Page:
Shriners Hospital returns to downtown roots


Shriners Hospital for Children Medical Center will open the doors of its new South  Limestone locations on Monday April 17.

Kat Manouchehri

Shriners Hospital for Children Medical Center will open its doors on Monday, April 17 at its new location on South Limestone across from the Albert B. Chandler Hospital. The new facility is designed to better meet the orthopedic needs of children and their families.

“For 90 years, Shriners Hospitals for Children — Lexington brought hope and healing to children and teens at our iconic spot on Richmond Road. On April 17, 2017, Shriners Hospitals for Children — Lexington will return to its downtown roots and open as Shriners Hospital for Children Medical Center,” Morgan Hall, Public Relations for Lexington’s Shriners Hospital for Children Medical Center, said.

The facility will begin seeing patients on its opening day, starting with 91 patients in the clinic and four patients in surgery. There will be a total of 400 patients in the clinic and 25 for surgery throughout the first week.

“We are operating at light capacity as we get acclimated to the new building,” Hall said. “Starting the week of May 8 we will go back to full operational levels, which is roughly 120 patients in the clinic and 15 surgeries per day.”

Shriners Medical Center partners with UK and several other universities to offer a learning experience for orthopedic residents. The residents can participate in a six-week rotation in the medical center. The facility’s anesthesia departments also receive two residents per month.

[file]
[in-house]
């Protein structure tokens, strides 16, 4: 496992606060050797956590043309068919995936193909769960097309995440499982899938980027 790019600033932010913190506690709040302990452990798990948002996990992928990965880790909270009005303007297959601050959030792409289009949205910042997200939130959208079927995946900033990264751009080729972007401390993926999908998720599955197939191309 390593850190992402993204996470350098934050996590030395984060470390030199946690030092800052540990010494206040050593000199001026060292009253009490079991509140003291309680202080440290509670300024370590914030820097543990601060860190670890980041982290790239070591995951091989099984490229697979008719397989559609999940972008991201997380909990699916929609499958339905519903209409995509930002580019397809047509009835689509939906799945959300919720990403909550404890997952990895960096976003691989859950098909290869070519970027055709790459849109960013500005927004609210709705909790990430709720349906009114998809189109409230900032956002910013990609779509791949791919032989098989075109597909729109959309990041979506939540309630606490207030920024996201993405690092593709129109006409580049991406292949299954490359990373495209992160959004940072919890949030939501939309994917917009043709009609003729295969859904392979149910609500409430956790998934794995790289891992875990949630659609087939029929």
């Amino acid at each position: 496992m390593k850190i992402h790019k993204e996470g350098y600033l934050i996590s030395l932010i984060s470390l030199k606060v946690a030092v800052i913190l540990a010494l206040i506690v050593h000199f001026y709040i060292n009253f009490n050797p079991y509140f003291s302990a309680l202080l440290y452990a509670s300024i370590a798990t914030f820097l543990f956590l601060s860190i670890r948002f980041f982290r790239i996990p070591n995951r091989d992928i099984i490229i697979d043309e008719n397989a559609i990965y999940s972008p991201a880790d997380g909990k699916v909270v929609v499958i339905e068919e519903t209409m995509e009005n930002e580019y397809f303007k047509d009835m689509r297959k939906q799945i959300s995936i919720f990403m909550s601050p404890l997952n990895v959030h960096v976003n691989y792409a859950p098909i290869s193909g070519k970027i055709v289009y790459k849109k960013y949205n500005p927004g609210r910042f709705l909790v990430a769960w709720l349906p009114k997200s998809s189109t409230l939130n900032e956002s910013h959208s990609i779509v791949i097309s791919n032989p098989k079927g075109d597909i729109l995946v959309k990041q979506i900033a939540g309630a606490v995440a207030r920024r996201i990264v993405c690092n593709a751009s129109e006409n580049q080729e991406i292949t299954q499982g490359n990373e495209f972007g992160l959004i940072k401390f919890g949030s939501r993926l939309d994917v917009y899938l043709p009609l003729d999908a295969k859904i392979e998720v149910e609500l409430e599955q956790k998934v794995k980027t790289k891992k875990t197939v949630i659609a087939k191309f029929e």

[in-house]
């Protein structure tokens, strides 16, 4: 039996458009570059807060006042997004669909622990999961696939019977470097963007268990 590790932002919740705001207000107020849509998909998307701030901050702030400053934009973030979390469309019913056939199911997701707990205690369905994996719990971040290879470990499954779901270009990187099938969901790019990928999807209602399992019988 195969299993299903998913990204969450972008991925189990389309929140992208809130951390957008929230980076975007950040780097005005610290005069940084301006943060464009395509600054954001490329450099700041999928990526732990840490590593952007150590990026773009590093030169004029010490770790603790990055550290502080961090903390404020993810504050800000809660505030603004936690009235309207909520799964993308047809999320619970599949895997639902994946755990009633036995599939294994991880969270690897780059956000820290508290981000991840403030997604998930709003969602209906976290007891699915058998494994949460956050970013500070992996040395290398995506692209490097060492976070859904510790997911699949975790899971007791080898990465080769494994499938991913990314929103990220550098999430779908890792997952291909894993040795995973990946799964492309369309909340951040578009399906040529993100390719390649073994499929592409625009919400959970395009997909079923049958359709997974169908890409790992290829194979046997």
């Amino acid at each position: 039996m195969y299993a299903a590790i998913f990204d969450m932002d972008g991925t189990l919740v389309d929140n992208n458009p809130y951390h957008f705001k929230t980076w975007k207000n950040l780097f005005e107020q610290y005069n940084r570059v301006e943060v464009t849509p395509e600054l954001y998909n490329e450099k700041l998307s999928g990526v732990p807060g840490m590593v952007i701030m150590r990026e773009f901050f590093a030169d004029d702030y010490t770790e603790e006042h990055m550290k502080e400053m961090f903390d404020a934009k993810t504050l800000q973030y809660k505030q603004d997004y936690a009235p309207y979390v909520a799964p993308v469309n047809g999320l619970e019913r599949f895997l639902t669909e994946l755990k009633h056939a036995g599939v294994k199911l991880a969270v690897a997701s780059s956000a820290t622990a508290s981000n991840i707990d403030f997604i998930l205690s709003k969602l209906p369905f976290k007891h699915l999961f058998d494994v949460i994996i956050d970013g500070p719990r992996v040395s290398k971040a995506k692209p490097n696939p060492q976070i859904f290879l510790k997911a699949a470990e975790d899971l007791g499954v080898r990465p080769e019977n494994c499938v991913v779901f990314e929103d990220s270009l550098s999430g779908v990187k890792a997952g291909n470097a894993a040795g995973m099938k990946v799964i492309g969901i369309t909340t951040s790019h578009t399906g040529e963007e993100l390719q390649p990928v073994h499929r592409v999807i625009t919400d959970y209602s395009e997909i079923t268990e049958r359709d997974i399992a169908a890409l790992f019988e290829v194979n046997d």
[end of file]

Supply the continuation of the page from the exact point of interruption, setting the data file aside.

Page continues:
“Our resident program has always been one that has been highly sought after and that will only increase with the new facility,” Hall said.

The new Shriners Medical Center is equipped with the latest and most modern technology, according to Hall. The first EOS imaging system in Kentucky will be used in the facility.

“The EOS system captures full-size, whole-body images of a standing or seated patient in a single scan. Images are taken from multiple angles at the same time, reducing the number of X-rays and improving the surgeon’s ability to diagnose and plan for surgery based on 3-D views,” Hall said. “Frontal and lateral images of any length can be acquired simultaneously with a large reduction in radiation dose and without compromising image quality. Physicians are able to view all areas of the body with one image, rather than piecing together multiple images, as is done with digital radiology.” 

The official dedication ceremony will be held on the organization’s “Hospital Day,” May 21. Donors, board members, individuals from other Shriners Hospitals and the community will be invited to tour the previous hospital, located on Richmond Road, and interact with physicians and various patients.